The scent of lemon tree flowers

Painter of Silence by Georgina Harding

Chris’ auntie lent me this book during our visit in Leura. It was here I smelt the first time the amazing flowers of a lemon tree. I am in love and I really hope I get a chance to plant and have a lemon tree one day. We have already gifted Chris’ mom and dad one and maybe by the time we visit next time it will be in full bloom.

The book is set in Romania around the 1950s. I don’t think I ever read a book set in Romania and written by a non-Romanian author. There is of course ‘Dracula’ by Bram Stoker but I didn’t finish it so it doesn’t count.

There are three historical periods setting up the context for the characters: pre-war, the war and the beginning of the communist era. These three coincide with various stages in the lives of Tinu and Safta. Safta is the daughter of the well off family Valeanu, while Tinu is the deaf-mute son of one of the servants in the house. Their childhood and teenage years unfold in the picturesque landscape of Moldova, in a time that allows them to enjoy a relatively happy childhood. Tinu finds an outlet to express his thoughts and feelings, through drawing and the only one who can understand the subtleties in his work is Safta. This creates a long lasting bond between the two which will influence their lives all the way through.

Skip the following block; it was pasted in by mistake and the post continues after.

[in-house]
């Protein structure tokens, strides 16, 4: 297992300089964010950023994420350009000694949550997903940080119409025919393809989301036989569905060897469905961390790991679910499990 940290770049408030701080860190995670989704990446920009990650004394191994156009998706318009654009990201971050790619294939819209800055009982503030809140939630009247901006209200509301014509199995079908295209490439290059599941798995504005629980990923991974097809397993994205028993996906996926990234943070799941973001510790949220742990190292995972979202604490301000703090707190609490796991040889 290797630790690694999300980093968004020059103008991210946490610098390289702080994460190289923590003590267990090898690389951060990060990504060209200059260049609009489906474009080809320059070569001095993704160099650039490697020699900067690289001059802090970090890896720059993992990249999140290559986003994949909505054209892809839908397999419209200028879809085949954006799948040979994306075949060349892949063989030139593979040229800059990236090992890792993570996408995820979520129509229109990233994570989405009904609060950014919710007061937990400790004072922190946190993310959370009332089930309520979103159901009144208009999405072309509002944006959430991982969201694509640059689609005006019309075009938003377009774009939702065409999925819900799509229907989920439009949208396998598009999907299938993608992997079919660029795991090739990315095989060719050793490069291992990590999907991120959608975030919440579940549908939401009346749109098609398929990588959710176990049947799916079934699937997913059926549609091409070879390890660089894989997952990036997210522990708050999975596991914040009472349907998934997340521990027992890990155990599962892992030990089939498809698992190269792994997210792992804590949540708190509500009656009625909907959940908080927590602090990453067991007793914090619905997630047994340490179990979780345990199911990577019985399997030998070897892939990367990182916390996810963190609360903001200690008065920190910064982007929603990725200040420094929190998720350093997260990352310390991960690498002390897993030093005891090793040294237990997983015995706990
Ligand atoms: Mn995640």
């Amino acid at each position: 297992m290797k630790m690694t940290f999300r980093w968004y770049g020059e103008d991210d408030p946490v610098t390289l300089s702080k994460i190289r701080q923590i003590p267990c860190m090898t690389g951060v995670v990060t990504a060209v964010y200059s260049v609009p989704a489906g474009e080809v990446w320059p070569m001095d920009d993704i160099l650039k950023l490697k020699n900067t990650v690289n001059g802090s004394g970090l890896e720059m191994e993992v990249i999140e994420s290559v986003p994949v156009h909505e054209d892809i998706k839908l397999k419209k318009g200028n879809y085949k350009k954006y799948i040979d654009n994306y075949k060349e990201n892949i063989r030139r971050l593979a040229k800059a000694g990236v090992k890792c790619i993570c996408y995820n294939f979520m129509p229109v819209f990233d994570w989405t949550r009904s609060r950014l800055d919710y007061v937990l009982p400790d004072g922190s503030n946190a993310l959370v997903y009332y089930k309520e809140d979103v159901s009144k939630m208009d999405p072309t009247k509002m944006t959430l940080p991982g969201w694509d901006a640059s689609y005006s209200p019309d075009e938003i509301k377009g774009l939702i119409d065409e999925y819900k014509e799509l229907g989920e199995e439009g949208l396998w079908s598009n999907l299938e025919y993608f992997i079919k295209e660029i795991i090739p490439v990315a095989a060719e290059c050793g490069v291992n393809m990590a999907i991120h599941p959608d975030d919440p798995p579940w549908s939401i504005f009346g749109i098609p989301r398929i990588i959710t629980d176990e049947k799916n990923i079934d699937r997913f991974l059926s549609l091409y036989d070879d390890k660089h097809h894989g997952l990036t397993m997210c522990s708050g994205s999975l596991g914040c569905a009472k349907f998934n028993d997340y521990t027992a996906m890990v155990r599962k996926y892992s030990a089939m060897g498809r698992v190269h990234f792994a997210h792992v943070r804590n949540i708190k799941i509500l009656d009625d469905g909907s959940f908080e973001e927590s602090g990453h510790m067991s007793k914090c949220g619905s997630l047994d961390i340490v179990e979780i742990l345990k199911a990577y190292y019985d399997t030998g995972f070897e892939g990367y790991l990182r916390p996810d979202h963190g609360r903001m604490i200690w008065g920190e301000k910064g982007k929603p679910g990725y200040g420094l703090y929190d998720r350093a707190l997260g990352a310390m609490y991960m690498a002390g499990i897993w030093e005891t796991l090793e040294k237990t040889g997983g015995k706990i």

I have a feeling I want to escape the themes revolving around wars and communism for a while but I am reaching the realization that is not an easy feat. Our history is so full of them that at one point or another a lot of characters are directly affected, or they are one or two generations separated by a war. Although the war completely changed the course of the characters’ lives and added all the dramatic and intense levels expected, there was an underling soft tone to the story that made it bearable.

The beginning of the communist era brought more bleak aspects into play but it also pushed the two characters together again and it all ended in a happy ending. ‘Happy ending’ is an indulgent expression used here but it did feel like it given the premise.

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